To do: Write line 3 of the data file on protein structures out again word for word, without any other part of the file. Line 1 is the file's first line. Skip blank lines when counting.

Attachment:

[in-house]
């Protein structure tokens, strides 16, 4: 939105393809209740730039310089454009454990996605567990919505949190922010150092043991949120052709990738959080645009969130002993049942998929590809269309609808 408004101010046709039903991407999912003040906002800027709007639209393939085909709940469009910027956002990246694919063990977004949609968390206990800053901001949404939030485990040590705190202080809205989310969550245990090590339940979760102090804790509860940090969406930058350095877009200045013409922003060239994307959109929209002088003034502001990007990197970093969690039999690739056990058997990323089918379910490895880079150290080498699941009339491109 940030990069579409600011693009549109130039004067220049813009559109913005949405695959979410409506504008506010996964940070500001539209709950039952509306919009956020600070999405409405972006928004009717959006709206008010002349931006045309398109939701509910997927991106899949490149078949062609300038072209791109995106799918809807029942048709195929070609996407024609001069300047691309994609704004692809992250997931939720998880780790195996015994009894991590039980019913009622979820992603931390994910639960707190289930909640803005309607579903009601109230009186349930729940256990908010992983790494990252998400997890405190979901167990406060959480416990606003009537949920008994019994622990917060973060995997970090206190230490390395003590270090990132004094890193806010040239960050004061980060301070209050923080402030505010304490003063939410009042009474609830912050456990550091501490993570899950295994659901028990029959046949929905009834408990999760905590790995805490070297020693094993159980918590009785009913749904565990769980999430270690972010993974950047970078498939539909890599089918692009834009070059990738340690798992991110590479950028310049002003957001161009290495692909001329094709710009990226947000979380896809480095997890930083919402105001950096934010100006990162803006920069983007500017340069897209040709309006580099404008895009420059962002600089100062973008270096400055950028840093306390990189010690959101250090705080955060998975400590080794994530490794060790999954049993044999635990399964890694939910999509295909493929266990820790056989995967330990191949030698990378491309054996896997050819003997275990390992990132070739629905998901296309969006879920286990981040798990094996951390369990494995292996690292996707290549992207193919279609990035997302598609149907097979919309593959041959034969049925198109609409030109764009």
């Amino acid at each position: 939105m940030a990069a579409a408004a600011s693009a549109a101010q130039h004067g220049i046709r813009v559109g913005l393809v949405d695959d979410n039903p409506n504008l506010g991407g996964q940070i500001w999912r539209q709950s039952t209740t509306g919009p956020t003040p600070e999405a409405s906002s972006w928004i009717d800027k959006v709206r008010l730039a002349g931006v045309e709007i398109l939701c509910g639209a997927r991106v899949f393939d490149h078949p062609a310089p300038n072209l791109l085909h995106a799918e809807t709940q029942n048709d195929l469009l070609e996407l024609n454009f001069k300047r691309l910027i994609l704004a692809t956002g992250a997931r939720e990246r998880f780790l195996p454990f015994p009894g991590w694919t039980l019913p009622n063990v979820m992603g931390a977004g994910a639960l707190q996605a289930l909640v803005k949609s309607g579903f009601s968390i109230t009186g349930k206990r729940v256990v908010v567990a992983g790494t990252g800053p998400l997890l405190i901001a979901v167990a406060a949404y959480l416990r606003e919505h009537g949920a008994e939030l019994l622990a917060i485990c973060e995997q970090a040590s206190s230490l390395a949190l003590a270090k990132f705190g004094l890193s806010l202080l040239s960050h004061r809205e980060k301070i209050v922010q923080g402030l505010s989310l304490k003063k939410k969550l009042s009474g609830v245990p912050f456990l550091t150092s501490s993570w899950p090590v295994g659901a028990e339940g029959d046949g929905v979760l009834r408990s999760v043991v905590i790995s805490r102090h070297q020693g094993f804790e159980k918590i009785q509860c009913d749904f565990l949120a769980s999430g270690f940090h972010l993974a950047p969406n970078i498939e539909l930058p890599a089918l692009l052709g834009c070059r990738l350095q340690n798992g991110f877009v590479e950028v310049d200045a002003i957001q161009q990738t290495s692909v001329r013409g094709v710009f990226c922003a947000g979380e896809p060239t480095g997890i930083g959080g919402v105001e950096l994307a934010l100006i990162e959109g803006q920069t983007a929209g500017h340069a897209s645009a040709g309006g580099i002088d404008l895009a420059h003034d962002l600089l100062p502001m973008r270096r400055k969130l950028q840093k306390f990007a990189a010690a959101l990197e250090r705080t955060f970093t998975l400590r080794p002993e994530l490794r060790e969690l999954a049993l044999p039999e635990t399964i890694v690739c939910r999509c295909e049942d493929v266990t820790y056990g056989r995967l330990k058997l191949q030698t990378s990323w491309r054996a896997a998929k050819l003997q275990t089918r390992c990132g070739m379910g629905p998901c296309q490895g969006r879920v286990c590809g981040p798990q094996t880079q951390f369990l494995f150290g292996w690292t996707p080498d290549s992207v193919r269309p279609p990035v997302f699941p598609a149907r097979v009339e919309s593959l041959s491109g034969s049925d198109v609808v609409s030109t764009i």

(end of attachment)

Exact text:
């Amino acid at each position: 939105m940030a990069a579409a408004a600011s693009a549109a101010q130039h004067g220049i046709r813009v559109g913005l393809v949405d695959d979410n039903p409506n504008l506010g991407g996964q940070i500001w999912r539209q709950s039952t209740t509306g919009p956020t003040p600070e999405a409405s906002s972006w928004i009717d800027k959006v709206r008010l730039a002349g931006v045309e709007i398109l939701c509910g639209a997927r991106v899949f393939d490149h078949p062609a310089p300038n072209l791109l085909h995106a799918e809807t709940q029942n048709d195929l469009l070609e996407l024609n454009f001069k300047r691309l910027i994609l704004a692809t956002g992250a997931r939720e990246r998880f780790l195996p454990f015994p009894g991590w694919t039980l019913p009622n063990v979820m992603g931390a977004g994910a639960l707190q996605a289930l909640v803005k949609s309607g579903f009601s968390i109230t009186g349930k206990r729940v256990v908010v567990a992983g790494t990252g800053p998400l997890l405190i901001a979901v167990a406060a949404y959480l416990r606003e919505h009537g949920a008994e939030l019994l622990a917060i485990c973060e995997q970090a040590s206190s230490l390395a949190l003590a270090k990132f705190g004094l890193s806010l202080l040239s960050h004061r809205e980060k301070i209050v922010q923080g402030l505010s989310l304490k003063k939410k969550l009042s009474g609830v245990p912050f456990l550091t150092s501490s993570w899950p090590v295994g659901a028990e339940g029959d046949g929905v979760l009834r408990s999760v043991v905590i790995s805490r102090h070297q020693g094993f804790e159980k918590i009785q509860c009913d749904f565990l949120a769980s999430g270690f940090h972010l993974a950047p969406n970078i498939e539909l930058p890599a089918l692009l052709g834009c070059r990738l350095q340690n798992g991110f877009v590479e950028v310049d200045a002003i957001q161009q990738t290495s692909v001329r013409g094709v710009f990226c922003a947000g979380e896809p060239t480095g997890i930083g959080g919402v105001e950096l994307a934010l100006i990162e959109g803006q920069t983007a929209g500017h340069a897209s645009a040709g309006g580099i002088d404008l895009a420059h003034d962002l600089l100062p502001m973008r270096r400055k969130l950028q840093k306390f990007a990189a010690a959101l990197e250090r705080t955060f970093t998975l400590r080794p002993e994530l490794r060790e969690l999954a049993l044999p039999e635990t399964i890694v690739c939910r999509c295909e049942d493929v266990t820790y056990g056989r995967l330990k058997l191949q030698t990378s990323w491309r054996a896997a998929k050819l003997q275990t089918r390992c990132g070739m379910g629905p998901c296309q490895g969006r879920v286990c590809g981040p798990q094996t880079q951390f369990l494995f150290g292996w690292t996707p080498d290549s992207v193919r269309p279609p990035v997302f699941p598609a149907r097979v009339e919309s593959l041959s491109g034969s049925d198109v609808v609409s030109t764009i």